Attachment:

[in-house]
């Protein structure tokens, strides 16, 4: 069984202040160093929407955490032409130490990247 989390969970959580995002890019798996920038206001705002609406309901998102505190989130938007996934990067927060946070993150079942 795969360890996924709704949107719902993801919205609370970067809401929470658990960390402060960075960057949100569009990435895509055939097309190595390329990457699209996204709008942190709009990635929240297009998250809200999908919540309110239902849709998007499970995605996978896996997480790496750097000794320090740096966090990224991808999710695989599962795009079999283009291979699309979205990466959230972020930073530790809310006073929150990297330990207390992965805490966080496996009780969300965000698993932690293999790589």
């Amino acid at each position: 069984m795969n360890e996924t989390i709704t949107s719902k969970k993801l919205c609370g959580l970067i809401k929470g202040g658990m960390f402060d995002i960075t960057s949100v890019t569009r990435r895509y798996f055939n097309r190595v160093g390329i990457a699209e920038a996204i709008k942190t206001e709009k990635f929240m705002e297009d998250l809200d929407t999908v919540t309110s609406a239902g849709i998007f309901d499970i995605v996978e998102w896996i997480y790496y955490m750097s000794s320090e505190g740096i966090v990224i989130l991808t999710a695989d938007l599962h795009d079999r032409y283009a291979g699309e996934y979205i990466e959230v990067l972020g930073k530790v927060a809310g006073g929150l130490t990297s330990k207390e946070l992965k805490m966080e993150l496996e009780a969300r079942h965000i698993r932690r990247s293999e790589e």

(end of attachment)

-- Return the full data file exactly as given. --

[in-house]
């Protein structure tokens, strides 16, 4: 069984202040160093929407955490032409130490990247 989390969970959580995002890019798996920038206001705002609406309901998102505190989130938007996934990067927060946070993150079942 795969360890996924709704949107719902993801919205609370970067809401929470658990960390402060960075960057949100569009990435895509055939097309190595390329990457699209996204709008942190709009990635929240297009998250809200999908919540309110239902849709998007499970995605996978896996997480790496750097000794320090740096966090990224991808999710695989599962795009079999283009291979699309979205990466959230972020930073530790809310006073929150990297330990207390992965805490966080496996009780969300965000698993932690293999790589």
């Amino acid at each position: 069984m795969n360890e996924t989390i709704t949107s719902k969970k993801l919205c609370g959580l970067i809401k929470g202040g658990m960390f402060d995002i960075t960057s949100v890019t569009r990435r895509y798996f055939n097309r190595v160093g390329i990457a699209e920038a996204i709008k942190t206001e709009k990635f929240m705002e297009d998250l809200d929407t999908v919540t309110s609406a239902g849709i998007f309901d499970i995605v996978e998102w896996i997480y790496y955490m750097s000794s320090e505190g740096i966090v990224i989130l991808t999710a695989d938007l599962h795009d079999r032409y283009a291979g699309e996934y979205i990466e959230v990067l972020g930073k530790v927060a809310g006073g929150l130490t990297s330990k207390e946070l992965k805490m966080e993150l496996e009780a969300r079942h965000i698993r932690r990247s293999e790589e």